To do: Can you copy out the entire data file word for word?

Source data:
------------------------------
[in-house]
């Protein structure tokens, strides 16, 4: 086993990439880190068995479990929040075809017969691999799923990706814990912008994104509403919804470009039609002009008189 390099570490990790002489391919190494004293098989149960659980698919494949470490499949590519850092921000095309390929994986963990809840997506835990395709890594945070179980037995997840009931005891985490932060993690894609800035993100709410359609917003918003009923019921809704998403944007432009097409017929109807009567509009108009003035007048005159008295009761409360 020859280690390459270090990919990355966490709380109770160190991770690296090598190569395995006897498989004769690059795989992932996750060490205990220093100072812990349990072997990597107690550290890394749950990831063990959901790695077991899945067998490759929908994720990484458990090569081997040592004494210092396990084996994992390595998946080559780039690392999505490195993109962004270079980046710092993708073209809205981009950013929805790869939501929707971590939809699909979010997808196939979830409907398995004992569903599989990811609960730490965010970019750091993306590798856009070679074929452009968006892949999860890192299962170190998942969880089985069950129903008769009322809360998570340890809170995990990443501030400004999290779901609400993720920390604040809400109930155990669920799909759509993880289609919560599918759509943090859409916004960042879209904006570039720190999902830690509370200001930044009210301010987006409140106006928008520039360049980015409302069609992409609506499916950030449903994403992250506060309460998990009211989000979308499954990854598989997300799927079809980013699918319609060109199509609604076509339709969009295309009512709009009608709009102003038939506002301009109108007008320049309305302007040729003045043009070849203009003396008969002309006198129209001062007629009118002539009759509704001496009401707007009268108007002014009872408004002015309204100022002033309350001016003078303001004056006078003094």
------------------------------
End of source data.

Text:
[in-house]
């Protein structure tokens, strides 16, 4: 086993990439880190068995479990929040075809017969691999799923990706814990912008994104509403919804470009039609002009008189 390099570490990790002489391919190494004293098989149960659980698919494949470490499949590519850092921000095309390929994986963990809840997506835990395709890594945070179980037995997840009931005891985490932060993690894609800035993100709410359609917003918003009923019921809704998403944007432009097409017929109807009567509009108009003035007048005159008295009761409360 020859280690390459270090990919990355966490709380109770160190991770690296090598190569395995006897498989004769690059795989992932996750060490205990220093100072812990349990072997990597107690550290890394749950990831063990959901790695077991899945067998490759929908994720990484458990090569081997040592004494210092396990084996994992390595998946080559780039690392999505490195993109962004270079980046710092993708073209809205981009950013929805790869939501929707971590939809699909979010997808196939979830409907398995004992569903599989990811609960730490965010970019750091993306590798856009070679074929452009968006892949999860890192299962170190998942969880089985069950129903008769009322809360998570340890809170995990990443501030400004999290779901609400993720920390604040809400109930155990669920799909759509993880289609919560599918759509943090859409916004960042879209904006570039720190999902830690509370200001930044009210301010987006409140106006928008520039360049980015409302069609992409609506499916950030449903994403992250506060309460998990009211989000979308499954990854598989997300799927079809980013699918319609060109199509609604076509339709969009295309009512709009009608709009102003038939506002301009109108007008320049309305302007040729003045043009070849203009003396008969002309006198129209001062007629009118002539009759509704001496009401707007009268108007002014009872408004002015309204100022002033309350001016003078303001004056006078003094």